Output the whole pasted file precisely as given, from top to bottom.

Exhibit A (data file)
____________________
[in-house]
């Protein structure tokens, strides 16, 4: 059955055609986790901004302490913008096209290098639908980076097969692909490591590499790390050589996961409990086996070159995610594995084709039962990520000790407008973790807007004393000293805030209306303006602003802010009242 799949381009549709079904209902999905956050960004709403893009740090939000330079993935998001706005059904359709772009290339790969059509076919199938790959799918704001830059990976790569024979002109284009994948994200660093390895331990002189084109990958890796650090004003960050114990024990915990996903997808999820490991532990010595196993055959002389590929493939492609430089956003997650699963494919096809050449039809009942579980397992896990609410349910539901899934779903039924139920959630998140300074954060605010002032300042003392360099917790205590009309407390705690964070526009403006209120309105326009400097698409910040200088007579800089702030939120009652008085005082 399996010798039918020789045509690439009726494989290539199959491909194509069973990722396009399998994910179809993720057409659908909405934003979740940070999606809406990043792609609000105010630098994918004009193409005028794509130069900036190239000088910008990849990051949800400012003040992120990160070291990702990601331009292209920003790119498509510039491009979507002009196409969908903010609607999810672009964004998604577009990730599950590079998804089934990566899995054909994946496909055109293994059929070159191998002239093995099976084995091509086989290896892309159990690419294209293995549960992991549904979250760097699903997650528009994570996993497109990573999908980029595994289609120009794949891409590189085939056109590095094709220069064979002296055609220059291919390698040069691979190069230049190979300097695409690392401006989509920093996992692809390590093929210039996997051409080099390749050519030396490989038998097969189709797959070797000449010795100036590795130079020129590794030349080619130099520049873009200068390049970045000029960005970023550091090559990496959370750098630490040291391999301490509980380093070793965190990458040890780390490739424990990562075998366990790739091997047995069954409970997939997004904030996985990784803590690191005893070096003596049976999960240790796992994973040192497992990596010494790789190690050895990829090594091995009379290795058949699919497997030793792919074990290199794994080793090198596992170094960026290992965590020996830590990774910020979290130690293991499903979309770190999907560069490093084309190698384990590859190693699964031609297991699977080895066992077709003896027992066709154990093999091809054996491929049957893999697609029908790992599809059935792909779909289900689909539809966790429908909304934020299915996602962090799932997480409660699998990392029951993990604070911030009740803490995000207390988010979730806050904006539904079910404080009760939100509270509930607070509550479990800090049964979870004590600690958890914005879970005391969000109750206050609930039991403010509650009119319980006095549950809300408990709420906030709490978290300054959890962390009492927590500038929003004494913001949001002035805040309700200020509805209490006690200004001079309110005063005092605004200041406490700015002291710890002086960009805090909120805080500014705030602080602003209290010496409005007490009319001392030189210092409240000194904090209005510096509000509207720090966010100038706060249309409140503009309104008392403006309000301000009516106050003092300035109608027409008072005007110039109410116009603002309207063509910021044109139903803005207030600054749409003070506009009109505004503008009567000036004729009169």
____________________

[in-house]
């Protein structure tokens, strides 16, 4: 059955055609986790901004302490913008096209290098639908980076097969692909490591590499790390050589996961409990086996070159995610594995084709039962990520000790407008973790807007004393000293805030209306303006602003802010009242 799949381009549709079904209902999905956050960004709403893009740090939000330079993935998001706005059904359709772009290339790969059509076919199938790959799918704001830059990976790569024979002109284009994948994200660093390895331990002189084109990958890796650090004003960050114990024990915990996903997808999820490991532990010595196993055959002389590929493939492609430089956003997650699963494919096809050449039809009942579980397992896990609410349910539901899934779903039924139920959630998140300074954060605010002032300042003392360099917790205590009309407390705690964070526009403006209120309105326009400097698409910040200088007579800089702030939120009652008085005082 399996010798039918020789045509690439009726494989290539199959491909194509069973990722396009399998994910179809993720057409659908909405934003979740940070999606809406990043792609609000105010630098994918004009193409005028794509130069900036190239000088910008990849990051949800400012003040992120990160070291990702990601331009292209920003790119498509510039491009979507002009196409969908903010609607999810672009964004998604577009990730599950590079998804089934990566899995054909994946496909055109293994059929070159191998002239093995099976084995091509086989290896892309159990690419294209293995549960992991549904979250760097699903997650528009994570996993497109990573999908980029595994289609120009794949891409590189085939056109590095094709220069064979002296055609220059291919390698040069691979190069230049190979300097695409690392401006989509920093996992692809390590093929210039996997051409080099390749050519030396490989038998097969189709797959070797000449010795100036590795130079020129590794030349080619130099520049873009200068390049970045000029960005970023550091090559990496959370750098630490040291391999301490509980380093070793965190990458040890780390490739424990990562075998366990790739091997047995069954409970997939997004904030996985990784803590690191005893070096003596049976999960240790796992994973040192497992990596010494790789190690050895990829090594091995009379290795058949699919497997030793792919074990290199794994080793090198596992170094960026290992965590020996830590990774910020979290130690293991499903979309770190999907560069490093084309190698384990590859190693699964031609297991699977080895066992077709003896027992066709154990093999091809054996491929049957893999697609029908790992599809059935792909779909289900689909539809966790429908909304934020299915996602962090799932997480409660699998990392029951993990604070911030009740803490995000207390988010979730806050904006539904079910404080009760939100509270509930607070509550479990800090049964979870004590600690958890914005879970005391969000109750206050609930039991403010509650009119319980006095549950809300408990709420906030709490978290300054959890962390009492927590500038929003004494913001949001002035805040309700200020509805209490006690200004001079309110005063005092605004200041406490700015002291710890002086960009805090909120805080500014705030602080602003209290010496409005007490009319001392030189210092409240000194904090209005510096509000509207720090966010100038706060249309409140503009309104008392403006309000301000009516106050003092300035109608027409008072005007110039109410116009603002309207063509910021044109139903803005207030600054749409003070506009009109505004503008009567000036004729009169």